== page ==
[94]      The convincing and unimpeachable documentary proof of the EFT payments are annexed to the affidavits of Tania Pearson (marked TP 14.1 to TP 14.17). The evidence is confirmed by the confirmatory affidavits of Undjii Kaihiva of Standard Bank of Namibia Limited, Alida Vries of First National Bank of Namibia Limited, and Ashley Wilson of First Rand Bank Limited (of South Africa). They confirm the payment by SME Bank of each amount listed in annexure ‘TP 2.2’ to AMFS’s making up the total amount paid to AMFS as stated in annexure ‘TP 2.1’, as well as payment by AMFS to Kamushinda’s Heritage Investments (Pty) Ltd and the receipt of such amounts by Heritage Investments (Pty) Ltd. Significantly, Kamushinda has not denied the fact that he knew the moneys came from AMFS, and they were paid into his companies’ accounts; neither has he vouchsafed an explanation as to the extent of his participation in the transferring of moneys from the SME Bank to AMFS’s account in South Africa and the return of the moneys to Namibia and their being paid into the accounts of his companies. (See Faurie v Braude and Others.)

 

[95]      Furthermore, on his own account, Kamushinda says meaningfully and significantly that he knew that the Board of the SME Bank had failed in their fiduciary duties. He says also that he had been aware of a number of persons who allegedly received monies from the SME Bank in an illicit manner. It is noted that Kamushinda at the relevant time was the Chairman of the Credit Committee and a member of the Audit Committee of the SME Bank. Furthermore in the period 30 April 2015 to 1 September 2015, he was the Chairman of the Board of Directors. And he was a director since the Bank’s inception on 23 March 2011 until its winding-up on 11 July 2017, and Deputy Chairperson of the Board from 11 October 2012. The conclusion is therefore inescapable that not only did Kamushinda participate in the looting of the SME Bank, in the ways described by Tania Pearson in her affidavits, and accepted by the court, Kamushinda concurred in the reckless and fraudulent conduct perpetuated against the SME Bank, and he has no explanation for the reckless and fraudulent acts.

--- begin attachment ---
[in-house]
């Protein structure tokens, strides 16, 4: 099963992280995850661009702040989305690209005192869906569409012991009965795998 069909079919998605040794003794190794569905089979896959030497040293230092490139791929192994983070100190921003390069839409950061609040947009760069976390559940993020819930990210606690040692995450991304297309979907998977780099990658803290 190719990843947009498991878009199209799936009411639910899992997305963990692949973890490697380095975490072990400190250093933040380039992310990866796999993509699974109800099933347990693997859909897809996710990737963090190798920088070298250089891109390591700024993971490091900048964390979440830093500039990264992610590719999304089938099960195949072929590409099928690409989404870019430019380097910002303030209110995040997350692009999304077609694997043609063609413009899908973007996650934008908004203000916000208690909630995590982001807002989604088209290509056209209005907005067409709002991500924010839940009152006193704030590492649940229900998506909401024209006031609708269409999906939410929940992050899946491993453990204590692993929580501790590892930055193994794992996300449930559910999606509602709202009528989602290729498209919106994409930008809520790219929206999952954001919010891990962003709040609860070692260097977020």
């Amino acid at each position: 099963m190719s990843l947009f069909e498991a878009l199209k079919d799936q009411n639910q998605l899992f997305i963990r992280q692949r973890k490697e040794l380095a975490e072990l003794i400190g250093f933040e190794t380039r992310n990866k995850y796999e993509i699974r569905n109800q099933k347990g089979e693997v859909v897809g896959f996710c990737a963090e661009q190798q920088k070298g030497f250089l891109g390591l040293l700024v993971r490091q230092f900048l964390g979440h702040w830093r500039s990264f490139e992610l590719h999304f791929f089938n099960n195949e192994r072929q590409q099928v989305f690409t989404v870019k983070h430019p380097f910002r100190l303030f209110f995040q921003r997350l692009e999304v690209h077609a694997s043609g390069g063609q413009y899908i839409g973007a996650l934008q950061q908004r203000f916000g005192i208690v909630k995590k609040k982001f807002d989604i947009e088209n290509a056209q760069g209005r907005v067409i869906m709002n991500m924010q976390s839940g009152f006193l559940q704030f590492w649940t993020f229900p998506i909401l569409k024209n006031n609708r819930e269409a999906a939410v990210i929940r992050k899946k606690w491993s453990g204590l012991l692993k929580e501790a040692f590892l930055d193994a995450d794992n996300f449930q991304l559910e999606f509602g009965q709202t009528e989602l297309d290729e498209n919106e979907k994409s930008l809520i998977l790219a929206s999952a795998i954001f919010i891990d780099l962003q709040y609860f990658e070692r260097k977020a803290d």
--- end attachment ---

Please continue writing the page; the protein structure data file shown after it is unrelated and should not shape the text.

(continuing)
[96]      Against this overwhelming body of what I have described as convincing and sufficient evidence, Kamushinda has this to say in his answering affidavit to the counter-application: ‘If ever money was paid into the account of entities in which I may have shares, I respectfully submit that such entities are legal personas in their own right and until and unless the corporate veil has been pierced cannot be held liable’. He stated further, ‘I insist that the applicants in reconvention have a duty to pierce the corporate veil, a duty they have thus far dismally failed at’; and further, ‘the contents hereof (are) is denied’; and ‘the contents thereof (are) is contemptuously denied’; and ‘all transfers to my account were legitimate and the insinuation made are simply wrong’.